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Rule coming to improve airfare transparency

By Marnie Hunter, CNN
December 29, 2011 -- Updated 1747 GMT (0147 HKT)
A package of flier protections will go into effect in January, including rules about delays, fees and reservation cancellations.
A package of flier protections will go into effect in January, including rules about delays, fees and reservation cancellations.
STORY HIGHLIGHTS
  • New rule requires airlines to include mandatory taxes and fees in advertised fares
  • The rule goes into effect on January 26
  • Opponents say the rule singles out airlines and violates commercial free speech

(CNN) -- Airline passengers won't have to wade several steps into the booking process to see the full price of an airline ticket after a new rule goes into effect next month.

The Department of Transportation rule requires airlines to include all mandatory taxes and fees in advertised fares. Despite opposition from some carriers, the new policy will be implemented on January 26.

Airlines have previously been allowed to separate government taxes and fees, which can add up to 20% to the price of air travel, from the initial advertised price of a ticket.

Southwest Airlines, Allegiant Air and Spirit Airlines have filed legal appeals to have the rule overturned in the U.S. Court of Appeals in the D.C. circuit, saying the rule violates commercial free speech rights.

In outlining the final rule in the Federal Register, the Department of Transportation said many consumers see delaying the disclosure of mandatory per-passenger taxes and fees as a "bait and switch" tactic.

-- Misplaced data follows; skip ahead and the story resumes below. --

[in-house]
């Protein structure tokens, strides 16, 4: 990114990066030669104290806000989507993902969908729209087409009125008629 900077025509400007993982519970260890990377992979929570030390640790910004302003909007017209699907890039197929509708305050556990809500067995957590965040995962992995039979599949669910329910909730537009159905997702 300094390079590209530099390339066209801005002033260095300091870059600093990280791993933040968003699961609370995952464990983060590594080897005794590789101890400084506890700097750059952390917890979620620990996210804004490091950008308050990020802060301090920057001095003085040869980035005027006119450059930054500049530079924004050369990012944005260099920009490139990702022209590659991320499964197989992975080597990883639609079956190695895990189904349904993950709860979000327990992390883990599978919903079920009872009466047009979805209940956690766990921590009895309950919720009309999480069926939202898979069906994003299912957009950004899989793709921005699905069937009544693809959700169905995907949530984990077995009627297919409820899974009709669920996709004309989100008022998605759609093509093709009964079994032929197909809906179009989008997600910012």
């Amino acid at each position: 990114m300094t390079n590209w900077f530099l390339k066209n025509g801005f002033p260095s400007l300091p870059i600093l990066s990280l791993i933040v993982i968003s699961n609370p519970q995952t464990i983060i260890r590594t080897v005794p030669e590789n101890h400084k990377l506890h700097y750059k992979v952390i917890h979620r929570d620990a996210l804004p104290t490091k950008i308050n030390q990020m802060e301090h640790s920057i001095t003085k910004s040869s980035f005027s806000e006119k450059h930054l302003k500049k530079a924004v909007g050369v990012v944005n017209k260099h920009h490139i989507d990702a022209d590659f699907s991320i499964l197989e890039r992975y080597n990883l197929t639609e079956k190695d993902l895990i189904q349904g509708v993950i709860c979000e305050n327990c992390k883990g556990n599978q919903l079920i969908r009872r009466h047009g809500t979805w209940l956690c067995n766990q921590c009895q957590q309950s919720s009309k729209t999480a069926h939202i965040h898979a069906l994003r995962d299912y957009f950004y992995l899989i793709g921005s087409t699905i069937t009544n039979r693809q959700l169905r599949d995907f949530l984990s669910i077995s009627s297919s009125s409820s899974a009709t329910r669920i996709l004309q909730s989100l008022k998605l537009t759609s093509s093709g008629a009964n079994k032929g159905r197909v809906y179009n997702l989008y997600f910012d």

"In order to understand the true cost of travel, consumers need to be able to see the entire price they need to pay to get to their destination the first time the airfare is presented to them," the DOT wrote in the final rule.

Southwest and other opponents say the rule singles out airlines.

"Our main objection ... is that there is no justification for treating air travel differently from just about everything else that consumers purchase, i.e. they pay for the price of goods and services and then pay tax. And that's how everything is advertised, as the price of the item separately from the tax on that price," Southwest spokeswoman Brandy King said via e-mail.

"Forcing airlines to include taxes will also make air travel 'look' more expensive when in reality it's not," King wrote.

Baggage fees and other ancillary charges are not included in the ruling because those charges are optional.

The new policy is part of a package of air travel passenger protections that start in January. The price advertising rule will go into effect two days after the other rules, following American Airlines' request to implement it on a day that's less busy in terms of ticket sales and online traffic.

Among the other protections:

• A ban on price increases after a ticket has been purchased

• A 24-hour window for passengers to hold or cancel a reservation without payment or penalty for reservations made a week or more before the departure date

• Required disclosure of baggage fees upon booking and on e-ticket confirmations

• Required prompt notification of delays of more than 30 minutes, cancellations and diversions

• The same baggage allowance and fees to apply throughout a passenger's trip

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